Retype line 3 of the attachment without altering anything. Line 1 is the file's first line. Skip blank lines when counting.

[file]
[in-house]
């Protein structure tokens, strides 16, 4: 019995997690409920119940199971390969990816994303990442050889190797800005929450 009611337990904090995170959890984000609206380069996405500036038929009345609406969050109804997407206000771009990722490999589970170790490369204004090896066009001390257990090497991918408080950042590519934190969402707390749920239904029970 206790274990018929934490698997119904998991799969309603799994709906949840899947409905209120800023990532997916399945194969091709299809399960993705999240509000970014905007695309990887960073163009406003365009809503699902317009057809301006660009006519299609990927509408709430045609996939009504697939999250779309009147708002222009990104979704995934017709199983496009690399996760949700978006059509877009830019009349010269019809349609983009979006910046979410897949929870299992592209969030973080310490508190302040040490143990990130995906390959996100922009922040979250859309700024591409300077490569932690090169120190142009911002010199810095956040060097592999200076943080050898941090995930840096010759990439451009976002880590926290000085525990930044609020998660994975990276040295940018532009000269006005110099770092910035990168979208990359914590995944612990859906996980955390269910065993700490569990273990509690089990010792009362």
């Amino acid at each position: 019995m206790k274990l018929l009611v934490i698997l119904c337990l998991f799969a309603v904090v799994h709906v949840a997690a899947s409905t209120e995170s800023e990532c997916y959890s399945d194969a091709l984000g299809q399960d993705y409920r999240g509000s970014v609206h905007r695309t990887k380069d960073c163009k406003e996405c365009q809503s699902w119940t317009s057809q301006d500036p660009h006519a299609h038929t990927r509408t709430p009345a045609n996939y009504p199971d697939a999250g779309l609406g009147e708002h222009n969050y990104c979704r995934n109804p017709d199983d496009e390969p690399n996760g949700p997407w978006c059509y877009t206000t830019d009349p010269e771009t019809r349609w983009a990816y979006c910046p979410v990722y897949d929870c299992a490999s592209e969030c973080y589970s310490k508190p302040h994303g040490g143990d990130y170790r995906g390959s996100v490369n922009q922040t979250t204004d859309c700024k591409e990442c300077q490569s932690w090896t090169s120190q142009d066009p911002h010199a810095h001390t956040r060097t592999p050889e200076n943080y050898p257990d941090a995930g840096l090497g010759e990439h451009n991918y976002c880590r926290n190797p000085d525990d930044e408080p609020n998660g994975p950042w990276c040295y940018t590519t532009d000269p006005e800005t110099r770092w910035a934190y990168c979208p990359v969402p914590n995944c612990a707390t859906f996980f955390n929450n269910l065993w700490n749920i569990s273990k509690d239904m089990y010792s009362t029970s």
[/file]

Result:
């Amino acid at each position: 019995m206790k274990l018929l009611v934490i698997l119904c337990l998991f799969a309603v904090v799994h709906v949840a997690a899947s409905t209120e995170s800023e990532c997916y959890s399945d194969a091709l984000g299809q399960d993705y409920r999240g509000s970014v609206h905007r695309t990887k380069d960073c163009k406003e996405c365009q809503s699902w119940t317009s057809q301006d500036p660009h006519a299609h038929t990927r509408t709430p009345a045609n996939y009504p199971d697939a999250g779309l609406g009147e708002h222009n969050y990104c979704r995934n109804p017709d199983d496009e390969p690399n996760g949700p997407w978006c059509y877009t206000t830019d009349p010269e771009t019809r349609w983009a990816y979006c910046p979410v990722y897949d929870c299992a490999s592209e969030c973080y589970s310490k508190p302040h994303g040490g143990d990130y170790r995906g390959s996100v490369n922009q922040t979250t204004d859309c700024k591409e990442c300077q490569s932690w090896t090169s120190q142009d066009p911002h010199a810095h001390t956040r060097t592999p050889e200076n943080y050898p257990d941090a995930g840096l090497g010759e990439h451009n991918y976002c880590r926290n190797p000085d525990d930044e408080p609020n998660g994975p950042w990276c040295y940018t590519t532009d000269p006005e800005t110099r770092w910035a934190y990168c979208p990359v969402p914590n995944c612990a707390t859906f996980f955390n929450n269910l065993w700490n749920i569990s273990k509690d239904m089990y010792s009362t029970s």